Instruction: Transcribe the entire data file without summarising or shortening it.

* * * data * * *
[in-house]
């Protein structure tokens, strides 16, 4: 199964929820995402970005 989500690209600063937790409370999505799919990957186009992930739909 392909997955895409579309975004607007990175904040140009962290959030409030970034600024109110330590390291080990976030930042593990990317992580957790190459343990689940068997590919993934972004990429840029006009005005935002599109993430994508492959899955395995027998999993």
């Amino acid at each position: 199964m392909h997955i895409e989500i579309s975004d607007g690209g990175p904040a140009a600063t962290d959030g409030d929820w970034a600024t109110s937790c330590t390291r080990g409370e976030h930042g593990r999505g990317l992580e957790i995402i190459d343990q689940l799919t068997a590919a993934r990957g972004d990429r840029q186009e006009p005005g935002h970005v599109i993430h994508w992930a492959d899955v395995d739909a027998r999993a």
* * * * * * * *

[in-house]
């Protein structure tokens, strides 16, 4: 199964929820995402970005 989500690209600063937790409370999505799919990957186009992930739909 392909997955895409579309975004607007990175904040140009962290959030409030970034600024109110330590390291080990976030930042593990990317992580957790190459343990689940068997590919993934972004990429840029006009005005935002599109993430994508492959899955395995027998999993």
């Amino acid at each position: 199964m392909h997955i895409e989500i579309s975004d607007g690209g990175p904040a140009a600063t962290d959030g409030d929820w970034a600024t109110s937790c330590t390291r080990g409370e976030h930042g593990r999505g990317l992580e957790i995402i190459d343990q689940l799919t068997a590919a993934r990957g972004d990429r840029q186009e006009p005005g935002h970005v599109i993430h994508w992930a492959d899955v395995d739909a027998r999993a």